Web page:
To be coached or not to be coached, pon­ders our age-group colum­nist Amy Kilpin

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To be coached or to self coach, asks our age- group colum­nist Amy Kilpin.

There’s some com­monly ex­pe­ri­enced con­fu­sion in triathlon – and I’m not talk­ing about where your bike is in T1. It’s some­thing that makes it­self present to ath­letes at any level, from age-group to pro – the coach­ing co­nun­drum.

Whether to be coached or to self-coach, who to em­ploy as a coach, what cre­den­tials a coach should have, what prox­im­ity to them is needed and what level of coach­ing is re­quired. There’s a whole wealth of ques­tions to be asked and it can be a tricky one to crack.

The rea­son is in­di­vid­u­al­ity. Ev­ery ath­lete is dif­fer­ent, as is ev­ery coach and the com­bi­na­tion of the two can be make or break. I speak from ex­pe­ri­ence as I have had a num­ber of coaches in a rel­a­tively short num­ber of years. But hav­ing worked with coaches from when I was an ab­so­lute rookie when I started out in triathlon to where I am now (slightly less rookie-es­que), I have found my re­quire­ments have changed as I have evolved through the sport.

I’ve learned a lot from my dif­fer­ent coaches – dif­fer­ent ap­proaches along with dif­fer­ent ex­pe­ri­ences.

One of the most im­por­tant things when team­ing up with a coach is the coach-ath­lete re­la­tion­ship. My sports psy­chol­o­gist said some­thing to me re­cently which re­ally so­lid­i­fied my view on this: “A good coach will look at you as a per­son, rather than as an ath­lete.”

It’s true. What­ever level we are per­form­ing at, whether it’s a glo­ri­fied hobby fit­ting in around a full-time job or a pro­fes­sional ca­reer, we all still have stuff go­ing on in our lives that means we some­times need to strike a bal­ance be­tween com­mit­ments, and that can be chal­leng­ing and stress­ful.

Ex­ter­nal fac­tors out­side our con­trol can of­ten af­fect how we feel on a train­ing day or in­deed race day, and it’s not al­ways pos­si­ble to change that. A coach who knows how to deal with peo­ple and not just a sport is one who will be most ef­fec­tive.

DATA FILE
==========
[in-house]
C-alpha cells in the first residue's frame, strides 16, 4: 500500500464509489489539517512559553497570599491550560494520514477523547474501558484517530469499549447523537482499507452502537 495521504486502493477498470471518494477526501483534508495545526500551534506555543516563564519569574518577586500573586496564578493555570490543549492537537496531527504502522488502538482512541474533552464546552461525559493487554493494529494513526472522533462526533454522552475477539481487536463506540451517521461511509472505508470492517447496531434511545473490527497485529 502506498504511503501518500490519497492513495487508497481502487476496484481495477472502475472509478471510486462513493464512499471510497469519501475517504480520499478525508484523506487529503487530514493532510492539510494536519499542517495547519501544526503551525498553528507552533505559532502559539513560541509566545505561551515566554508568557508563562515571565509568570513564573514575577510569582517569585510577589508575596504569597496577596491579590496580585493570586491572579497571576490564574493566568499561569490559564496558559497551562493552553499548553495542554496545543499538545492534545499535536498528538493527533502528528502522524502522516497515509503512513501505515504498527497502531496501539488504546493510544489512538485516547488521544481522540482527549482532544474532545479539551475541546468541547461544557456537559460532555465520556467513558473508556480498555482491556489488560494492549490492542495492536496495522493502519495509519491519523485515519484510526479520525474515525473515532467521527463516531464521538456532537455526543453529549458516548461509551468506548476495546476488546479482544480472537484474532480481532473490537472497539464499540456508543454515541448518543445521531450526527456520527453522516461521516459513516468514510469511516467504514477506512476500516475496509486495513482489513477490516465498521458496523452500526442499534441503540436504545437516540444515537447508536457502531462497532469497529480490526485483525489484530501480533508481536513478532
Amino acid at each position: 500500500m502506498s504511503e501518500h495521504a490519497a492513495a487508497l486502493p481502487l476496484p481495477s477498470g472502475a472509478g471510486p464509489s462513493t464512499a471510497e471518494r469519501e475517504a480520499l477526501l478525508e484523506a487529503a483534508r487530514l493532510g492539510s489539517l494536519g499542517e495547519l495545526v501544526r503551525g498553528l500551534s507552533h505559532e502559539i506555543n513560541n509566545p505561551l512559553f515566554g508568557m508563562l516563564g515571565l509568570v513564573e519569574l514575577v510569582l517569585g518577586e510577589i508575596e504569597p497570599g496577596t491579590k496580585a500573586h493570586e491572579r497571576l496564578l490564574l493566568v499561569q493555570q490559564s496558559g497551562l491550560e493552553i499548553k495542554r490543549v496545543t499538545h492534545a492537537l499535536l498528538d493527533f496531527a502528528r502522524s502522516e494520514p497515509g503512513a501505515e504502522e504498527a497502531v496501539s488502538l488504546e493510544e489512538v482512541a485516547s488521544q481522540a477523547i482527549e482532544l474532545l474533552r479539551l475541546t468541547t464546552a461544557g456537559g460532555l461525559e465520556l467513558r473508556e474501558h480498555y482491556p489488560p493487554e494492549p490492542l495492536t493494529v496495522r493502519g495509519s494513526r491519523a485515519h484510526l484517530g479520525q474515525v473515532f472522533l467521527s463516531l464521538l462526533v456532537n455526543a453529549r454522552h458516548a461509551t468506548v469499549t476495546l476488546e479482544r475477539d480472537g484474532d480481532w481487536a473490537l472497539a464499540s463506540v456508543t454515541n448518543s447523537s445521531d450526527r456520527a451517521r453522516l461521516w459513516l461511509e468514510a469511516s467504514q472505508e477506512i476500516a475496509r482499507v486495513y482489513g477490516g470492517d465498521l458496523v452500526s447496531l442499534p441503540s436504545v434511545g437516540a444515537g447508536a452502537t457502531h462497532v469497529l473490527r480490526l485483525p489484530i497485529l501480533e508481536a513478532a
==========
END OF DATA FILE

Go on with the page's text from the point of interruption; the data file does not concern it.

I started work­ing with Mark Pearce, for­mer head coach for Bri­tish Triathlon’s High Per­for­mance Cen­tre at Lough­bor­ough, now Founder of In­tel­li­gent Coach­ing, in late 2015 and kept it on the low un­til I was sure he was the right coach for me. Af­ter mixed ex­pe­ri­ences, I was hes­i­tant to take any­one on board and ended up self-coach­ing for the ma­jor­ity of 2015.

In Fe­bru­ary, I at­tended a coached train­ing camp at Tri Sports Lan­zarote with Mark and a few other ath­letes (mostly pros), where I had an op­por­tu­nity to work more closely with Mark and build a bet­ter pic­ture of the coach-ath­lete re­la­tion­ship. It com­pletely opened my eyes – not only to his skills and abil­i­ties as a coach, but also to what I have been miss­ing out on as an ath­lete.

De­spite five of us be­ing coached on the camp, we all had dif­fer­ent, in­di­vid­u­alised ses­sions ev­ery day. Sure, some­times we’d ride out to­gether, but some­how there would al­ways be vari­a­tions on our ses­sions, which meant we were all work­ing to­wards our own per­sonal goals and ob­jec­tives. Mark doesn’t pro­claim to know ex­actly how it will work – per­for­mance gains take shape dif­fer­ently in dif­fer­ent peo­ple – it’s about find­ing out what works for you.

We were all go­ing through our own in­di­vid­ual chal­lenges (some were re­cov­er­ing from ill­ness, some were in­jured) and in spite of this, Mark would treat us as hu­man be­ings, tak­ing ev­ery fac­tor into con­sid­er­a­tion and care­fully plan­ning what was best for each of us. He would take each day as it came, plan­ning the next day’s ses­sions around our in­di­vid­ual feed­back, weak­nesses, ar­eas of fo­cus, and race goals – and im­por­tantly, how we were feel­ing. It wasn’t 100 per cent about the train­ing – we are hu­man, and too many coaches over­look this.

The train­ing side of it was re­veal­ing too. Many peo­ple are train­ing “long and slow in win­ter and yet while I com­pleted a de­cent week of base en­durance train­ing (25 hours), a lot of it was qual­ity work too, in­volv­ing longer ef­forts on the bike at over 100 per cent of func­tional thresh­old power, dou­ble swim days and sprint in­ter­val run ses­sions. One of the great­est ben­e­fits of a coach is that they will set ses­sions you would never set for your­self, be­cause they’re the ones you don’t like.

Hav­ing no coach is a learn­ing curve. Hav­ing a coach has value. Hav­ing a good coach is price­less.

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